People who live in glass houses ought not throw stones.
It is for that reason that I, typically, do not comment on the media that covers the Edmonton Oilers. For one thing, I am in the media, and as a result my focus should really be on keeping my own backyard weed free. For another, it’s a tough job in a town like Edmonton, and for a team like the Oilers. So I figure that unless I’m damn sure I could do a better job, I keep my highly subjective opinions to myself.
But occasionally, there is cause for an exception.
News out today has Louie DeBrusk leaving the Sports Net Oilers television broadcasts. The former NHL tough guy joined the broadcasts in 2008, and I really grew to appreciate his contribution and his self-deprecating style. Certainly, his broadcasting skills were superior to his goal scoring abilities.
A number of names have been mentioned as possible replacements, including one Drew Remenda. I know Drew, very well in fact, and as an Oiler fan and sometimes commentator, I sure hope that this rumor is true, as Drew would
be great in that seat and in our city.
Drew, if you’ll forgive me for referring to him only by his first name, is a true student of the game. He cut his teeth working for Hockey Canada through the 80’s, and then moved on to the University of Calgary Dino’s before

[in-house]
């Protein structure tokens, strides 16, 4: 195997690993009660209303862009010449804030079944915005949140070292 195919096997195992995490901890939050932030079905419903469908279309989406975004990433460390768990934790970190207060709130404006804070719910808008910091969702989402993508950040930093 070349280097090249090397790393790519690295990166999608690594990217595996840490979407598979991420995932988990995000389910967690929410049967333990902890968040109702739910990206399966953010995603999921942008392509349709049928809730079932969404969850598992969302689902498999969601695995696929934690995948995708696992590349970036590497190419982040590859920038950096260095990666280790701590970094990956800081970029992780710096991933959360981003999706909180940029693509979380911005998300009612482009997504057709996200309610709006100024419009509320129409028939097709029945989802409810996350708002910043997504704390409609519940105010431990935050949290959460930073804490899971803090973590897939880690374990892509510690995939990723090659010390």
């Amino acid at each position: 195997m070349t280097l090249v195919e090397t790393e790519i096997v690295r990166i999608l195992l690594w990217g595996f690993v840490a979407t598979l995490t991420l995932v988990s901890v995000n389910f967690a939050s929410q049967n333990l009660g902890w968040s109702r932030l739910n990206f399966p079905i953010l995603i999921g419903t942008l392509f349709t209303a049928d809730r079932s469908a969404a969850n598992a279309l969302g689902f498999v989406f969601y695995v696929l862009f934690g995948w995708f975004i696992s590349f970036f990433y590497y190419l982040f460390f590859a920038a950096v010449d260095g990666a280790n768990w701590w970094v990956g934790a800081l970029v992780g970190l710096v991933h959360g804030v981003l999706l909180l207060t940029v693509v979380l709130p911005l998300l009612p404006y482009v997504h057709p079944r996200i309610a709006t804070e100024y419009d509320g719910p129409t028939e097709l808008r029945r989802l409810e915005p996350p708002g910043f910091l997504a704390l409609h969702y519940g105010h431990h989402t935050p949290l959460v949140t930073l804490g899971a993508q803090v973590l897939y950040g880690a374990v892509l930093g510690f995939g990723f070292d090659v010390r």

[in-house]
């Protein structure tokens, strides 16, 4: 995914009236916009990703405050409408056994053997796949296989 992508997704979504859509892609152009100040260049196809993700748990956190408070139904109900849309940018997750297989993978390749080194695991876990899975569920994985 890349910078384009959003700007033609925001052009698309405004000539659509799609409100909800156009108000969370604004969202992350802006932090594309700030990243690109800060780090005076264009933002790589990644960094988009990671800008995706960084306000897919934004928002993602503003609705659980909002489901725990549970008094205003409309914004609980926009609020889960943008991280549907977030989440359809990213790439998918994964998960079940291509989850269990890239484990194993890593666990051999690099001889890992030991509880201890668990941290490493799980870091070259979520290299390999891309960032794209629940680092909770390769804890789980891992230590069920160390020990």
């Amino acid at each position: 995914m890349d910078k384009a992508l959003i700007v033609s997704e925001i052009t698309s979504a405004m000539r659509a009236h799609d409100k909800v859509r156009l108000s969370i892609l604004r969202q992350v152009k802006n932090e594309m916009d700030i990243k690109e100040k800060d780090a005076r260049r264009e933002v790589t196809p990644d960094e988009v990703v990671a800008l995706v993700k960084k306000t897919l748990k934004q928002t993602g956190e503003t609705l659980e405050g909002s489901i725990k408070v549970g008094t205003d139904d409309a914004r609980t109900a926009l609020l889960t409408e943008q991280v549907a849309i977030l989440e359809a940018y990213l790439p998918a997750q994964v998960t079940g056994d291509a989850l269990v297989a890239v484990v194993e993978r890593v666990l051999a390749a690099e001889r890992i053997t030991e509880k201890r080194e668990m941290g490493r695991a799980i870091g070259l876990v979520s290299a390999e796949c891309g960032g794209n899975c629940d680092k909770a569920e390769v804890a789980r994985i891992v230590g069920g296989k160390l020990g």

spending 5 years as a coach with the San Jose Sharks. It is from those experiences that he would bring great substance to Oilers TV broadcasts. He can chalk-talk with the best of them, and understands both the physical and mental aspects of this great game. Drew put in all of the work, and comes by his hockey knowledge honestly.
Drew successfully translated that knowledge and skill to the broadcast booth for the Sharks for years after that, and spread his wings further still as the host of a Sports Talk show in Saskatchewan where he was born and
raised. It was there that Drew and I got to know one another.
Honestly, other people hockey possess knowledge comparable to Drew’s. The difference? Drew has the natural-born ability to translate that into words easily and enjoyably consumed by non-hockey connoisseurs. That’s way harder to do than merely possessing the “gift of gab”, that many average broadcasters have.
In short, Drew is a star. And I can think of a fit no better for him than to be his smart, knowledgeable self in a hard-core hockey market like Edmonton, where the sport is the undisputed king of sporting fan’s hearts. You would both get his insightful analysis, and be entertained by his style.
Drew has always spoken very kindly of our spent time together in radio, and he has given me far more credit that I deserve for his success in that medium. Any coach worth his salt will tell you that players can’t be great unless
they 1) Have the raw talent, and 2) Want it bad enough.
Drew Remenda has both, in spades.
Let’s hope the rumors are true.